Beneficial development for a career in health care

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Andrea Brown (left) and Mehak Kapoor

The healthcare industry is constantly evolving, which means that technologies and processes keep advancing. For this reason, there is a constant need for healthcare professionals to ensure that their expertise remains relevant and of a high standard.

Career development is essential for improving health services, which is why many employers actively encourage staff to acquire a formal qualification in addition to their roles. Health assistants are generally required to obtain a level 2 or 3 qualification during their employment.

Mehak Kapoor, Head of the Health and Wellness team at New Zealand Tertiary College (NZTC), says upgrading enables graduates to acquire important skills and knowledge to meet the complex needs of healthcare clients and well-being.

“Studying enables graduates to enhance their leadership skills, work collaboratively with their wider healthcare team, provide quality person-centered support to clients, and extend support to family / whānau to their clients and to communities at large.

“Obtaining a higher qualification like Level 3 or Level 4 not only makes graduates eligible for pay equity, but it also allows for better employment opportunities. “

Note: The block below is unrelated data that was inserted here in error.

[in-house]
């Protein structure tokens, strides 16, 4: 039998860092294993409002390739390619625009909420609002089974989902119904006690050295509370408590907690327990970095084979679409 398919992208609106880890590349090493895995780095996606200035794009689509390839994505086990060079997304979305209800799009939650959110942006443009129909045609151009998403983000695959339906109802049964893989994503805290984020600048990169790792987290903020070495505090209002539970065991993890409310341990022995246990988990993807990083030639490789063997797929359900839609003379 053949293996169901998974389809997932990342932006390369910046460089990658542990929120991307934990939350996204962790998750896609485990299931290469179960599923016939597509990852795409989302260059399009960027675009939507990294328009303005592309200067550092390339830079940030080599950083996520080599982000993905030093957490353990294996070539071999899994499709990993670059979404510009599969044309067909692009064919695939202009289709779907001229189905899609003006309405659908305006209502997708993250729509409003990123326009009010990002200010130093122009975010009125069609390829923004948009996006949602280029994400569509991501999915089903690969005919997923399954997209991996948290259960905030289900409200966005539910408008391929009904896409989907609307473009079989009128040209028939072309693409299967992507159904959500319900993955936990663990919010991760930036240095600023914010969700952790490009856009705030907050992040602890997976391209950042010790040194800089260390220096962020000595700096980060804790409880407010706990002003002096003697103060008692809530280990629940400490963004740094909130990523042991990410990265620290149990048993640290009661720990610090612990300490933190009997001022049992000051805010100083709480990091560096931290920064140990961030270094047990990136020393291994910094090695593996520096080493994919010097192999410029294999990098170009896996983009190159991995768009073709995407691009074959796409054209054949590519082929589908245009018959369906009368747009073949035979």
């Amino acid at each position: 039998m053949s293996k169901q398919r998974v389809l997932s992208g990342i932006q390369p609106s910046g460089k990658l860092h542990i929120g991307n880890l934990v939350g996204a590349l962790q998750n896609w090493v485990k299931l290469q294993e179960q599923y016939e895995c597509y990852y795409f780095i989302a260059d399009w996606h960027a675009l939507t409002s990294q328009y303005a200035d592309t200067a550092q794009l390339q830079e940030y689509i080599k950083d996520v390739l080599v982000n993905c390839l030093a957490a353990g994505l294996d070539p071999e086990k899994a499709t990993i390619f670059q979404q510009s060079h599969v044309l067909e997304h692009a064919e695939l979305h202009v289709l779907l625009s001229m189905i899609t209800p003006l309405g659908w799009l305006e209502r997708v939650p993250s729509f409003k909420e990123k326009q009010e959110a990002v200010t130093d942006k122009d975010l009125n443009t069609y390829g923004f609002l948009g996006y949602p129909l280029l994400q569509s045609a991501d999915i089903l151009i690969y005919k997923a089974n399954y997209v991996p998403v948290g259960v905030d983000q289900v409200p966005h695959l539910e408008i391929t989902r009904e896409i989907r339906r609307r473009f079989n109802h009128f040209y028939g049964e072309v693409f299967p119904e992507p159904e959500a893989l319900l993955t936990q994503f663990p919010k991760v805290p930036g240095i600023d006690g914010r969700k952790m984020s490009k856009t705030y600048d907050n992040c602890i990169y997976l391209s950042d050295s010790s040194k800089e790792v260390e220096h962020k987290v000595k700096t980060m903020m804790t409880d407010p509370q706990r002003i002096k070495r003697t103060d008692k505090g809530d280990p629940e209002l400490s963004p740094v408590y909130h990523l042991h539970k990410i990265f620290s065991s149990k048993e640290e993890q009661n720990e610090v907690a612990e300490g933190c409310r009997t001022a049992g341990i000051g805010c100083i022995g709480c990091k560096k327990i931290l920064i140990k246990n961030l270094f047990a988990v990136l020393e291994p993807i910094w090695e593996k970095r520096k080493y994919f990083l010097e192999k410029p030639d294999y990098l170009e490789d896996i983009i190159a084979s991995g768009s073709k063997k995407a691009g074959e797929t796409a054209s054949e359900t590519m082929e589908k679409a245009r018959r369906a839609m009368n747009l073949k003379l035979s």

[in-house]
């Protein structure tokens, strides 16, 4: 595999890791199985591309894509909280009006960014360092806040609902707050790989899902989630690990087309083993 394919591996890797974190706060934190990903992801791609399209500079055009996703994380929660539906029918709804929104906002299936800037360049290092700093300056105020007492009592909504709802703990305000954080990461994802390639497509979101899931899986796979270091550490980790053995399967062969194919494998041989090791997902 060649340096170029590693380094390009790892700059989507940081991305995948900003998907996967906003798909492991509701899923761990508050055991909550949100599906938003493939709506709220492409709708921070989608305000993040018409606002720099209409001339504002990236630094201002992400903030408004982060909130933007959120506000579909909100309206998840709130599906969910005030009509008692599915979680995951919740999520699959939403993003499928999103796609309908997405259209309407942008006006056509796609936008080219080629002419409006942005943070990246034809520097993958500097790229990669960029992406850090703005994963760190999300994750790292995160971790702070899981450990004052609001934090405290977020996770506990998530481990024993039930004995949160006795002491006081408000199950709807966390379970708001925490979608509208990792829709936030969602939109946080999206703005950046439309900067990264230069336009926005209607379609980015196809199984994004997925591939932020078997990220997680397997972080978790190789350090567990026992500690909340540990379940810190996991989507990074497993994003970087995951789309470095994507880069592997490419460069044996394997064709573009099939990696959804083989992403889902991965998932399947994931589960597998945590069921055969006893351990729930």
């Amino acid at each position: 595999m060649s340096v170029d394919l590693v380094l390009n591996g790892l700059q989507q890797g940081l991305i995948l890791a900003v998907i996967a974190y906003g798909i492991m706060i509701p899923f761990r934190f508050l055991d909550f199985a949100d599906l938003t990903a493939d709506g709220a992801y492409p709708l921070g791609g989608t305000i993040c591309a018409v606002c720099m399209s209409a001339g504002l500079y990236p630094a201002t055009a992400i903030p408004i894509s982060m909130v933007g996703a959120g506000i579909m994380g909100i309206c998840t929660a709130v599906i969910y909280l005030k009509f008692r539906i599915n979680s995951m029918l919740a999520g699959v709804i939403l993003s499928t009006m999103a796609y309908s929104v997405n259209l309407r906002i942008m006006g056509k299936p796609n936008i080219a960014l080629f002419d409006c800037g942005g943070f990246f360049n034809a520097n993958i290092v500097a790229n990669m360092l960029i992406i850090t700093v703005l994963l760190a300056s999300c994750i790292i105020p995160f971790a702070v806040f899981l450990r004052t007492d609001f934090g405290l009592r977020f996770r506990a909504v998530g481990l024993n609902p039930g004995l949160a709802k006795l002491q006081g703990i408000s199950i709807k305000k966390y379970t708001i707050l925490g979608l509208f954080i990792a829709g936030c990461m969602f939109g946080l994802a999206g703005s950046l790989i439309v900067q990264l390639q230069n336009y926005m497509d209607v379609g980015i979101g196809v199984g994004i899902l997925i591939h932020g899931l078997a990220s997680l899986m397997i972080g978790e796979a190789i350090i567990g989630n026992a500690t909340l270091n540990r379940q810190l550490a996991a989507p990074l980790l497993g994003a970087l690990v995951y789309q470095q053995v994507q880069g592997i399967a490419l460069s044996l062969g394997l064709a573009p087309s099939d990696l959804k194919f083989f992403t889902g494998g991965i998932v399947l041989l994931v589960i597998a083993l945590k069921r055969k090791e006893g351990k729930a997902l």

Currently halfway through the New Zealand Certificate in Health and Wellbeing – Health Assistance Strand (Level 3) program, NZTC student Andrea Brown shares her thoughts on why she decided to pursue a formal qualification.

“We live in a constantly changing world, including health care and the way it is delivered. Therefore, it is important to keep our learning up to date in order to provide the best possible care.

“Level 3 gives me a deeper understanding of the clients I work with. This is an excellent starting point and will be a great springboard for future studies.

A professional outlook report from the New Zealand Ministry of Business, Innovation and Employment indicated that healthcare workers are likely to be eligible for increased work opportunities with the elderly and the elderly. with disabilities when qualifications are acquired beyond the expectations of Levels 2 and 3.


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